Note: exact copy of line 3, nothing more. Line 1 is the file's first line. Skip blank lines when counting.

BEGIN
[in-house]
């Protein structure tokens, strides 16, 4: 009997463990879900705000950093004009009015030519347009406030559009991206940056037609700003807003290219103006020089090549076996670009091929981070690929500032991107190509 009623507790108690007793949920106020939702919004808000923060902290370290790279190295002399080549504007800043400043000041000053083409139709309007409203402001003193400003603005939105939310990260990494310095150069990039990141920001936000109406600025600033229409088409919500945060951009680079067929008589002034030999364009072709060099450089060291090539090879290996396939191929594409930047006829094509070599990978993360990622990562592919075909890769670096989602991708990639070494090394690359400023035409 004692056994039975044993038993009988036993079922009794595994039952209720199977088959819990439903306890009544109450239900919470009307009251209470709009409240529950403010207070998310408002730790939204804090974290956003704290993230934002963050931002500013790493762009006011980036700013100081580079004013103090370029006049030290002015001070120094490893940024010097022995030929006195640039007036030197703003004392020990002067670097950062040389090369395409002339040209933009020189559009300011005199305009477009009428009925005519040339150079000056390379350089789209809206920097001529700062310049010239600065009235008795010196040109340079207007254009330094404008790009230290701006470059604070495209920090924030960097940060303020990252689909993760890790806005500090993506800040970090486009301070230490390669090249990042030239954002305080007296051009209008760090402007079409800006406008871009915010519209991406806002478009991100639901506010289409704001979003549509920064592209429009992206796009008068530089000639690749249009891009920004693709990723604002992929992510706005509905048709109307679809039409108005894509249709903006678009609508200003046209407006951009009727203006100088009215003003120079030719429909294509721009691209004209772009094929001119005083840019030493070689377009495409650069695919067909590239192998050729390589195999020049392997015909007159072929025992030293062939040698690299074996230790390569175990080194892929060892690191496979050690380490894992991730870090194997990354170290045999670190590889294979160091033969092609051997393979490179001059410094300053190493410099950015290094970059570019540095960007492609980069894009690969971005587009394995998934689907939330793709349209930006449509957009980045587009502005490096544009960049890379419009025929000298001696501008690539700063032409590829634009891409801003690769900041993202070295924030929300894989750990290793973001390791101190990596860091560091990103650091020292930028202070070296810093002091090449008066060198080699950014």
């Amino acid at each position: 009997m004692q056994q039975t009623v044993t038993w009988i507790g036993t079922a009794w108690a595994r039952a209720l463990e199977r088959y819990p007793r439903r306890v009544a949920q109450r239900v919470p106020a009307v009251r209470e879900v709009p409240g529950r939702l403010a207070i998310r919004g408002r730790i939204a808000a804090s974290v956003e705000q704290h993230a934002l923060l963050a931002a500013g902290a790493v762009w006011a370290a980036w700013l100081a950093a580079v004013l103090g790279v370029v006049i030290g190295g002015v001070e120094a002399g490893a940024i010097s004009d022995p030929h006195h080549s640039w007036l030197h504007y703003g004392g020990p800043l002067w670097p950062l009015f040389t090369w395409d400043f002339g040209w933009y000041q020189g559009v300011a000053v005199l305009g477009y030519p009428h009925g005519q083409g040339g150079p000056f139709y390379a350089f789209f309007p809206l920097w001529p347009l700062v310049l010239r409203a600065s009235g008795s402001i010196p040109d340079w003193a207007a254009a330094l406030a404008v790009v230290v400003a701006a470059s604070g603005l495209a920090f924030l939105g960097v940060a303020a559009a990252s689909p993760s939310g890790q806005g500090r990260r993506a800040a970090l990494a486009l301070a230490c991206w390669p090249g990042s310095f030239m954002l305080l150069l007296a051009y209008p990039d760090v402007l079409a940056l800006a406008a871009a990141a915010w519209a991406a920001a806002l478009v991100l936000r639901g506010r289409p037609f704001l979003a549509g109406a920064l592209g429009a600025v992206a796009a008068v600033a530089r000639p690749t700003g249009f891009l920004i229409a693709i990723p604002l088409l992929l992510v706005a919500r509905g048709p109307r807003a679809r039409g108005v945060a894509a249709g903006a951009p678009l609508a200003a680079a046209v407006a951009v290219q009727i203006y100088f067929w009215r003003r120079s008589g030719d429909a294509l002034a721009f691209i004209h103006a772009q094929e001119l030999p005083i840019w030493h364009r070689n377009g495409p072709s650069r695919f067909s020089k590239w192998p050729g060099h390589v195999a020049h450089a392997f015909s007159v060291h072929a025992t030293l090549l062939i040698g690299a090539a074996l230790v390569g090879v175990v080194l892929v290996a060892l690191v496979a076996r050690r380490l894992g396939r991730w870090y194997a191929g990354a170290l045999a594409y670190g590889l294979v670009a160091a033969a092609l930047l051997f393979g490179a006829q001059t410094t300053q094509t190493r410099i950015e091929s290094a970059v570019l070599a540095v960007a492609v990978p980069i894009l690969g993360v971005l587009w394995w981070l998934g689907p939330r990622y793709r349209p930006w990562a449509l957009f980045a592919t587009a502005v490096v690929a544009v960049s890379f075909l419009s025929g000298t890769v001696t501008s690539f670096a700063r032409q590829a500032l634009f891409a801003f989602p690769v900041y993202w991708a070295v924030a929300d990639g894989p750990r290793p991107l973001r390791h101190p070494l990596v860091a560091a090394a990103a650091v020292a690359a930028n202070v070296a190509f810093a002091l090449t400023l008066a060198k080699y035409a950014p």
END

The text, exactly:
């Amino acid at each position: 009997m004692q056994q039975t009623v044993t038993w009988i507790g036993t079922a009794w108690a595994r039952a209720l463990e199977r088959y819990p007793r439903r306890v009544a949920q109450r239900v919470p106020a009307v009251r209470e879900v709009p409240g529950r939702l403010a207070i998310r919004g408002r730790i939204a808000a804090s974290v956003e705000q704290h993230a934002l923060l963050a931002a500013g902290a790493v762009w006011a370290a980036w700013l100081a950093a580079v004013l103090g790279v370029v006049i030290g190295g002015v001070e120094a002399g490893a940024i010097s004009d022995p030929h006195h080549s640039w007036l030197h504007y703003g004392g020990p800043l002067w670097p950062l009015f040389t090369w395409d400043f002339g040209w933009y000041q020189g559009v300011a000053v005199l305009g477009y030519p009428h009925g005519q083409g040339g150079p000056f139709y390379a350089f789209f309007p809206l920097w001529p347009l700062v310049l010239r409203a600065s009235g008795s402001i010196p040109d340079w003193a207007a254009a330094l406030a404008v790009v230290v400003a701006a470059s604070g603005l495209a920090f924030l939105g960097v940060a303020a559009a990252s689909p993760s939310g890790q806005g500090r990260r993506a800040a970090l990494a486009l301070a230490c991206w390669p090249g990042s310095f030239m954002l305080l150069l007296a051009y209008p990039d760090v402007l079409a940056l800006a406008a871009a990141a915010w519209a991406a920001a806002l478009v991100l936000r639901g506010r289409p037609f704001l979003a549509g109406a920064l592209g429009a600025v992206a796009a008068v600033a530089r000639p690749t700003g249009f891009l920004i229409a693709i990723p604002l088409l992929l992510v706005a919500r509905g048709p109307r807003a679809r039409g108005v945060a894509a249709g903006a951009p678009l609508a200003a680079a046209v407006a951009v290219q009727i203006y100088f067929w009215r003003r120079s008589g030719d429909a294509l002034a721009f691209i004209h103006a772009q094929e001119l030999p005083i840019w030493h364009r070689n377009g495409p072709s650069r695919f067909s020089k590239w192998p050729g060099h390589v195999a020049h450089a392997f015909s007159v060291h072929a025992t030293l090549l062939i040698g690299a090539a074996l230790v390569g090879v175990v080194l892929v290996a060892l690191v496979a076996r050690r380490l894992g396939r991730w870090y194997a191929g990354a170290l045999a594409y670190g590889l294979v670009a160091a033969a092609l930047l051997f393979g490179a006829q001059t410094t300053q094509t190493r410099i950015e091929s290094a970059v570019l070599a540095v960007a492609v990978p980069i894009l690969g993360v971005l587009w394995w981070l998934g689907p939330r990622y793709r349209p930006w990562a449509l957009f980045a592919t587009a502005v490096v690929a544009v960049s890379f075909l419009s025929g000298t890769v001696t501008s690539f670096a700063r032409q590829a500032l634009f891409a801003f989602p690769v900041y993202w991708a070295v924030a929300d990639g894989p750990r290793p991107l973001r390791h101190p070494l990596v860091a560091a090394a990103a650091v020292a690359a930028n202070v070296a190509f810093a002091l090449t400023l008066a060198k080699y035409a950014p």